When We Were Queens and Kings

WHen we were queens
How are modernities formed? What are their gestures and external manifestations? What are their dynamics and processes of exchange? The artist Zohra Opoku has turned rhythmical, symmetrical formality of individuals and groups in their finest garments upside down by placing her subjects in second-hand clothing imported from the West, replacing handcrafted methods, such as the kente, batakari, adinkra, and prints from home-grown (and foreign) textiles industries, such as Akosombo Textiles. What impact do these imported textiles have on our particular modernity? What agency is being taken from us? In cultures where cloths carry meaning, how is this meaning usurped by the semantics of imported slogans? What portrait do they, and the found wood the artist has collected and reassembled, begin to form of our city? These questions will be embodied in a procession from Osu Castle, mirroring the ongoing processions, the Gesamtkunstwerke, of the synchronistic Homowo processions, and their more contemporary manifestations in the Chale Wote festival; the ’t-shirt’ carpet those in procession wear, and which will be in situ at ANO, for others to try on, constructed as a reimagining of collective sartorial belonging.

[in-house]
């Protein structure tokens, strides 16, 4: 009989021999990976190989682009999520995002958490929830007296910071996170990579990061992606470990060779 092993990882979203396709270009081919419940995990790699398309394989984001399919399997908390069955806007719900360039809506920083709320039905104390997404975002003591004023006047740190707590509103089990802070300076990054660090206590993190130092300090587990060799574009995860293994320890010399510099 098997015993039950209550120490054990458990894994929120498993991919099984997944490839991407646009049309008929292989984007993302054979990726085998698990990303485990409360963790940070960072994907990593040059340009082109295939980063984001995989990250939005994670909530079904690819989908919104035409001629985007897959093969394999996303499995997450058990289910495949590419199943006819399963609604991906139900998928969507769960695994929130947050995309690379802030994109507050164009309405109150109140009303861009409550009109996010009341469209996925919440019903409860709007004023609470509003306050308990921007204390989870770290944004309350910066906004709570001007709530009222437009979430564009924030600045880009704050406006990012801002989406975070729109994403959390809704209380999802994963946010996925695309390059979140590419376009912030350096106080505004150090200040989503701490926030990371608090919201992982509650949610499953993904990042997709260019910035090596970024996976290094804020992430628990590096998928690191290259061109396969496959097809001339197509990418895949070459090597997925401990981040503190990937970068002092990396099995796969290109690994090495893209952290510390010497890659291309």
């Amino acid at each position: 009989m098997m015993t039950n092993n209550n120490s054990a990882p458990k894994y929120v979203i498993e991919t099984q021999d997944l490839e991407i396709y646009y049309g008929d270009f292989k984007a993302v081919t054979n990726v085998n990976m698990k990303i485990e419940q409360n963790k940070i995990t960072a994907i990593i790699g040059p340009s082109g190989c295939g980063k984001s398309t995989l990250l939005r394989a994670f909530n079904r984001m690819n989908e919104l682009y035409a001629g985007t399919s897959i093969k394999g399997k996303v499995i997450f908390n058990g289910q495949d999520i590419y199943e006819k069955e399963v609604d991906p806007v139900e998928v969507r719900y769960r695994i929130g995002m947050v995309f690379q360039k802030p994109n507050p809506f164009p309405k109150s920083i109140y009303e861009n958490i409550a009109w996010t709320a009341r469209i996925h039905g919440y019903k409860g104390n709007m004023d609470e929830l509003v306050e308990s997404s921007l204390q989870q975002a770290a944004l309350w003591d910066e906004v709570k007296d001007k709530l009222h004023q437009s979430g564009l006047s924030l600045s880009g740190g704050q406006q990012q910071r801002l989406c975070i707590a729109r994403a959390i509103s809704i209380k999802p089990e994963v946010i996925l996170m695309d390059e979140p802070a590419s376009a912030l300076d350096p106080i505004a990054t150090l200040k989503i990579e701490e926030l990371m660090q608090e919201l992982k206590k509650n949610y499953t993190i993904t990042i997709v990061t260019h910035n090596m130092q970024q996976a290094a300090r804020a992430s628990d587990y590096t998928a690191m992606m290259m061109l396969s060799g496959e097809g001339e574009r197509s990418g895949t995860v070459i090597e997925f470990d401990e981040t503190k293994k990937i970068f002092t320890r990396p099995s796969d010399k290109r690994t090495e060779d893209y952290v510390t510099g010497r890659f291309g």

"When We Were Queens and Kings" 
Curated by Nana Oforiatta Ayim 
Exhibition continues until 30 October 2017
Tuesdays - Saturdays 10am-7pm
1 person listening